She lit up immediately. “Oh, but you should consider Spain! We really recommend students stepping out of their comfort zones, someplace where a foreign language is spoken. That usually provides the most rewarding situation for students.” She ruffled through her desk and handed me a thicket of brochures. Madrid, Barcelona, Sevilla, Valencia, Bilbao.

While she spoke, I noticed the posters of smiling American college students in exotic locations that lined the wall of the Study Abroad office.

Maybe she’s right, I thought. I wouldn’t want to look back and wish I hadn’t played it safe.

Spain. I could do Spain. I had been pretty good at high-school Spanish. It’s supposed to be warm there, too. I envisioned my newly bilingual self at a dinner table, sidled up next to my host family, laughing at their jokes in Spanish while we drank wine and ate tapas. I could do that. I’d like that.

* * *

Maribel was in her late fifties, unmarried, lived alone, and had a job as atelefonista — a telephone operator. She occupied a small two-bedroom apartment in a large high-rise complex in a suburb twenty minutes from downtown Sevilla called Nervión, a neighborhood most famous for its impressive shopping mall and for housing Sevilla’s FC stadium.

When Megan and I arrived in Sevilla with the rest of our program, there was a crowd of two-dozen host families waiting at the bus terminal. Some were families with small children, others waved welcome signs and greeted their American guests with Spanish sweets.

Maribel was late. We waited for half an hour with our program directors at the bus terminal, our luggage forming a blockade around us. And then she arrived. She waved at us and crossed the parking lot at a half-jog while rambling Spanish apologies for her tardiness. Maribel was a petite woman with blonde curls that started about a centimeter after the black roots at the top of her head. She roughly embraced Megan and I while we quickly gathered our luggage to follow her home.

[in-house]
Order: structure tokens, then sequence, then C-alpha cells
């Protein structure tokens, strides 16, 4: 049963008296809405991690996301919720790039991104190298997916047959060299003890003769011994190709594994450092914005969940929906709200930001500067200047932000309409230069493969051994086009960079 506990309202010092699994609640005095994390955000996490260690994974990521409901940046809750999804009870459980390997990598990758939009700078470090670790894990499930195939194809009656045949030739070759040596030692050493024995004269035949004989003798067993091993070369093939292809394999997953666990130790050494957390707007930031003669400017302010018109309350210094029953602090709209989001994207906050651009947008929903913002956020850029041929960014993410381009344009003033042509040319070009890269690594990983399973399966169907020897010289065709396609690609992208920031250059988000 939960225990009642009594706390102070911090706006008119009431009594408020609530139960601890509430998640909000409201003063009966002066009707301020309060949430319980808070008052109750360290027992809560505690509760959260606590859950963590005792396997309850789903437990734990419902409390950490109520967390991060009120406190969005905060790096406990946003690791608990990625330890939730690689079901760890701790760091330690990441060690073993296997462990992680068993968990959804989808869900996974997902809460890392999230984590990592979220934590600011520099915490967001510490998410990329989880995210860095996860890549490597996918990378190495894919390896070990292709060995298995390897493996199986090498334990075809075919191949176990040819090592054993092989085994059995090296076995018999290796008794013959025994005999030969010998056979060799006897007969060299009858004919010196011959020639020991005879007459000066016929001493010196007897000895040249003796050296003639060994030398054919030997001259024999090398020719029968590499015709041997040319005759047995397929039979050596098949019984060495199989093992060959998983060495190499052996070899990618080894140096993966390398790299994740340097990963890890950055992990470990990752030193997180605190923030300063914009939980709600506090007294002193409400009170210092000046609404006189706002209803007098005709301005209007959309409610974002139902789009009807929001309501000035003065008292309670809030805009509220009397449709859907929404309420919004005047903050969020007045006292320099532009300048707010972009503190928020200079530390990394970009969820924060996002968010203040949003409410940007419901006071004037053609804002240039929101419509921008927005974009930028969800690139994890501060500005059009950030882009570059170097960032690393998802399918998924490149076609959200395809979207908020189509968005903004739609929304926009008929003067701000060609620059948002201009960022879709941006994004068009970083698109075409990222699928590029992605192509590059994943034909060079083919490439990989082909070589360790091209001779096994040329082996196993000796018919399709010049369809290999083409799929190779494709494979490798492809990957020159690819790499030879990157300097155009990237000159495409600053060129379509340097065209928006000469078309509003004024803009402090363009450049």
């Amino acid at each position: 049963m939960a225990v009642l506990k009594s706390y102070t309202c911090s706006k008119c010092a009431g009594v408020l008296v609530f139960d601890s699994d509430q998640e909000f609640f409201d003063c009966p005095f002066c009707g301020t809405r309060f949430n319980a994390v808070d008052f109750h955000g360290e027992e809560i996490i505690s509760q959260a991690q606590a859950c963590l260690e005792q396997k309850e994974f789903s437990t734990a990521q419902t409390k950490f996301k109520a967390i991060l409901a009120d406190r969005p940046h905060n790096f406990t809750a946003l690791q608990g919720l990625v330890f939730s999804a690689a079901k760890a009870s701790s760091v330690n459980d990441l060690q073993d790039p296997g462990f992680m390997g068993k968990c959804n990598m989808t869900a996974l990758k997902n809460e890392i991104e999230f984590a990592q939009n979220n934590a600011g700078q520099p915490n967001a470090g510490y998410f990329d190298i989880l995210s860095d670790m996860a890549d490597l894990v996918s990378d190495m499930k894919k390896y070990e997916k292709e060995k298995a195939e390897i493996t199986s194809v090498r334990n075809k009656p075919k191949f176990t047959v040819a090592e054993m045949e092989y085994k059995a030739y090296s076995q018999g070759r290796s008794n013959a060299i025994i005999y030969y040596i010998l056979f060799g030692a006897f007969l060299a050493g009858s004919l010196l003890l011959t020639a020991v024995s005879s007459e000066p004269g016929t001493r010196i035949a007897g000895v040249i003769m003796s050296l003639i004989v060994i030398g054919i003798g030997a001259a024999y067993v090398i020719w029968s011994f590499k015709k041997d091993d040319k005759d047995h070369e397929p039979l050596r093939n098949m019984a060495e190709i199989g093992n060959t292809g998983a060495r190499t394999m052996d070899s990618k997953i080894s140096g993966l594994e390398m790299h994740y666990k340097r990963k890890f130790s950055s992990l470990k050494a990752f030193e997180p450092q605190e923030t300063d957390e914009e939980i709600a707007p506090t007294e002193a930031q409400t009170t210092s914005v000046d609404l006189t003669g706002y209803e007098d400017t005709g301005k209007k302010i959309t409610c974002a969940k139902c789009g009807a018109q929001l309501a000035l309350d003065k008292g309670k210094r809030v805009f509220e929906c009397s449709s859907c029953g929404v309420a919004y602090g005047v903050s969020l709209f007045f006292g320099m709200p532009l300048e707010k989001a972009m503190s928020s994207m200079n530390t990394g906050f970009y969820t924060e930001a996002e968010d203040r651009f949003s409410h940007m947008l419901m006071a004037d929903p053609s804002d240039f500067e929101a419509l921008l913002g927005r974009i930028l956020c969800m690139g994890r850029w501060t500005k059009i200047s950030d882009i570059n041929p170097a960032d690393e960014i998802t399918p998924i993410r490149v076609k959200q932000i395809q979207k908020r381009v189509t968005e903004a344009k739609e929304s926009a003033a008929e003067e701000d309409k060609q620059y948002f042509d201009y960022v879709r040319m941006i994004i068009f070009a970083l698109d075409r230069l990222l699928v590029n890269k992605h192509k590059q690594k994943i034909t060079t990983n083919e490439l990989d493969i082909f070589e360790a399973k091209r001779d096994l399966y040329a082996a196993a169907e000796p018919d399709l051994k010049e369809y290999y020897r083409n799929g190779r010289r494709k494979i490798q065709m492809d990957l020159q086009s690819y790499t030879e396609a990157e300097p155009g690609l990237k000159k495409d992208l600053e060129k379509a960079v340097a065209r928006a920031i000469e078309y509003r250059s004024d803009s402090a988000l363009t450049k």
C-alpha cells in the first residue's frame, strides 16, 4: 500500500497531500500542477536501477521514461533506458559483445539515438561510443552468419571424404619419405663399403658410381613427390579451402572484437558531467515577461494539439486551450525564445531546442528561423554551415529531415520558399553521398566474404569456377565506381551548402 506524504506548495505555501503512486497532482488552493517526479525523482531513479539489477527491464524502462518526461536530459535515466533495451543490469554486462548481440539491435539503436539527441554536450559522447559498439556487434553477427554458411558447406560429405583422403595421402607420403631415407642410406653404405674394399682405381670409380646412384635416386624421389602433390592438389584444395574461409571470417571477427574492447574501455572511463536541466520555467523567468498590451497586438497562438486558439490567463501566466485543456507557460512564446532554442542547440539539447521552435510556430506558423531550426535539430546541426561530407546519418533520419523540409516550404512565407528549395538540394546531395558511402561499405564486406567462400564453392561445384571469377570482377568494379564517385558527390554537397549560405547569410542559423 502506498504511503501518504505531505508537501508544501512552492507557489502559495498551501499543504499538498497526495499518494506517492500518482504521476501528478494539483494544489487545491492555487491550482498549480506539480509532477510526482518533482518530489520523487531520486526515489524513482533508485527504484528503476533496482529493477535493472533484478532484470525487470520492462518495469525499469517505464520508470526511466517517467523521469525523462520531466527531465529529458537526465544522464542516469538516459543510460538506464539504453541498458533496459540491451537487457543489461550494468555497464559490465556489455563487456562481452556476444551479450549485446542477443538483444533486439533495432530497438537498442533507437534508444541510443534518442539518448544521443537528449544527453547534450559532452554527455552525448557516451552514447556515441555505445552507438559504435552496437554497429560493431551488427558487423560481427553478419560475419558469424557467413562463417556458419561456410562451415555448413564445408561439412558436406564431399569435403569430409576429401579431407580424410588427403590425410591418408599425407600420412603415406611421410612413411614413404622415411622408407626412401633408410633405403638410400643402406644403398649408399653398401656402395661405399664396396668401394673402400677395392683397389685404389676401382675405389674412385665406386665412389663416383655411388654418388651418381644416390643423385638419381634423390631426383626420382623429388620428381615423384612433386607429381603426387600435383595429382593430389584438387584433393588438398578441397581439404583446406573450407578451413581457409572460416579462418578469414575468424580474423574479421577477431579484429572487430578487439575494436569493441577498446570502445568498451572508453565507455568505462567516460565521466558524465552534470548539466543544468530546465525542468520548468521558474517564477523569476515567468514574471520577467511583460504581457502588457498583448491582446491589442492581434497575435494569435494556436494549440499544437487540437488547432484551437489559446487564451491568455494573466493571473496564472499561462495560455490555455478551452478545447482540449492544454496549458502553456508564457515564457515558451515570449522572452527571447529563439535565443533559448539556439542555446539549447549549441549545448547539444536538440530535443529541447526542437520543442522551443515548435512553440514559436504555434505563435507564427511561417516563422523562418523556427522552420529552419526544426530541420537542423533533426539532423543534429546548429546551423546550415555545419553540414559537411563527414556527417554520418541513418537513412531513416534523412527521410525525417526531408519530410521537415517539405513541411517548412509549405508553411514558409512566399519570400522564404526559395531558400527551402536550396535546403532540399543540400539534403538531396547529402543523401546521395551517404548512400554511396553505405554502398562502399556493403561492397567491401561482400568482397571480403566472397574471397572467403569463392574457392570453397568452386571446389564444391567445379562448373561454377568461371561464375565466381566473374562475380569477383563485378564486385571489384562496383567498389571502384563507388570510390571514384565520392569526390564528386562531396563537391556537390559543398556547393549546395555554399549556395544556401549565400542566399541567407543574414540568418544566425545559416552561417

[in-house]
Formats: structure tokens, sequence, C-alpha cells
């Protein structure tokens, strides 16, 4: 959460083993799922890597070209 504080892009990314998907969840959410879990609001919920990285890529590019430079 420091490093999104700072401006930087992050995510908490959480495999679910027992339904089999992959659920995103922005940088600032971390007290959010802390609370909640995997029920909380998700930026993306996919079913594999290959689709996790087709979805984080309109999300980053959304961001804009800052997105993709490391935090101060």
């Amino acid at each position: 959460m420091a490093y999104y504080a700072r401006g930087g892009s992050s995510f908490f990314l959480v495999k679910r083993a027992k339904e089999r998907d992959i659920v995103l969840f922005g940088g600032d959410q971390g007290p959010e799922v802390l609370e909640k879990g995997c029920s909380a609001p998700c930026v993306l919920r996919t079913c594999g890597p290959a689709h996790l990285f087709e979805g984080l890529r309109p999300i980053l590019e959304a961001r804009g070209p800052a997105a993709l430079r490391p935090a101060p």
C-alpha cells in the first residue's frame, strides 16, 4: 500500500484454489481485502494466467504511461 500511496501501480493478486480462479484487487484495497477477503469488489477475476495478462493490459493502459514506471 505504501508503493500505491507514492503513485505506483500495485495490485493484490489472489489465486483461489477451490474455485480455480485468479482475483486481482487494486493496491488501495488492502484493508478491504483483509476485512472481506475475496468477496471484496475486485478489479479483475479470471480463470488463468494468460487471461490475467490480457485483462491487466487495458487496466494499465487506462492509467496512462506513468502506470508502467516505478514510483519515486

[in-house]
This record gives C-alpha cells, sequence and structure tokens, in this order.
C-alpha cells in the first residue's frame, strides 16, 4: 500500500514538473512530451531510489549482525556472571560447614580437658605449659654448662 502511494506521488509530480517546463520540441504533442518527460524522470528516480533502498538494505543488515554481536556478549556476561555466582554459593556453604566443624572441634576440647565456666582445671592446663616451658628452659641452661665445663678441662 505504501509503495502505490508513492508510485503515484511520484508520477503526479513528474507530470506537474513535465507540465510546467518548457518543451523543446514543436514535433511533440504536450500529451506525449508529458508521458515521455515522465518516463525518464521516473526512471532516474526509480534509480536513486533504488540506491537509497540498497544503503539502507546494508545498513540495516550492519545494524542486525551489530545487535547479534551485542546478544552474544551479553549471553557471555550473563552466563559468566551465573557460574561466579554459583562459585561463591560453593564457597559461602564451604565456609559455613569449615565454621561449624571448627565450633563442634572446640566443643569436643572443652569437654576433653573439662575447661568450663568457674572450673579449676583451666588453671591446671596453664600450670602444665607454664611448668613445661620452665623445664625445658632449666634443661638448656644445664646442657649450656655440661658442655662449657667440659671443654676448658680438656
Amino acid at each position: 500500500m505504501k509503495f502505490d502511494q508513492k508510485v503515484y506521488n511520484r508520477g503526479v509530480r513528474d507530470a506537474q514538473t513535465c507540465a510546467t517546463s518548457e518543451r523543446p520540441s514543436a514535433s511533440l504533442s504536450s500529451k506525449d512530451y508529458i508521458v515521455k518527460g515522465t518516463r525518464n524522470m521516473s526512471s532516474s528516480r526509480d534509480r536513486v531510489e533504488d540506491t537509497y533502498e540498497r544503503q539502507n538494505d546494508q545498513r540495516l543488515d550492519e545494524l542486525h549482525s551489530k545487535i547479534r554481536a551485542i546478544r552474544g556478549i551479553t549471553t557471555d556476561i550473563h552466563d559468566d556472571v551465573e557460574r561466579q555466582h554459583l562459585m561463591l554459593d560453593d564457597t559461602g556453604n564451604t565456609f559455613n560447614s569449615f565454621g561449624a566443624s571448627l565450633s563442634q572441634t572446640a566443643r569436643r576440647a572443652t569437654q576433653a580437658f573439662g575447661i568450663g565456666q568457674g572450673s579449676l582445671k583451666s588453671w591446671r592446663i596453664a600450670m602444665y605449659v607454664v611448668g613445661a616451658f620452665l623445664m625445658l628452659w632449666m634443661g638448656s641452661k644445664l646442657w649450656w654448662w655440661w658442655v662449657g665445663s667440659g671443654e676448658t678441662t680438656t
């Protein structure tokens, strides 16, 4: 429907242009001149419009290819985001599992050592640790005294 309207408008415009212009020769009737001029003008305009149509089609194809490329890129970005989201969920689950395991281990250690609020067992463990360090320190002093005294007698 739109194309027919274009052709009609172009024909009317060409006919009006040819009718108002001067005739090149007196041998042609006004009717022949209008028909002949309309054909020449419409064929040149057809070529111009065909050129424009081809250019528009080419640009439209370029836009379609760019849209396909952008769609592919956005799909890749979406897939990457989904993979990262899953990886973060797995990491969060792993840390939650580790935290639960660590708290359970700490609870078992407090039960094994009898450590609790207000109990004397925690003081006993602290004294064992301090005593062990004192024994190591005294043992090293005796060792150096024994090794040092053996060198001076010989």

Maribel had a boyfriend, a plump, jovial mustachioed man named Diego. He found Megan and I very amusing, two Americanas choosing to live abroad for six months, away from their families, both of us tall and blue-eyed compared to the petite, dark-eyed Spanish youth.

Diego came over every Sunday, before and after church. When he rang the buzzer in the morning, Maribel would answer the door in her dressing gown and curlers and immediately deposit him into her tiny kitchen, where Megan and I would be eating breakfast.

After twenty minutes or so, Maribel would materialize in the hallway. She’d strut through the kitchen in her stylish church ensemble, aimlessly rearranging household objects or cleaning, perfume emanating from her like a department store. Megan and I would take the cue and begin fussing over her appearance — que rico, que bonita — which she would wave off with a scowl. Maribel was a religious woman, but we suspected the real reason she went to church was so she could wear her fur coat.

Her coat was sleek with ankle-length black wool, gleaming buttons and a rich sable collar. She would shrug her shoulders, nuzzle her cheek in the fur collar, pouting, and do an exaggerated shiver, “It’s so cold outside, no?”

It was usually 65 degrees and sunny.

* * *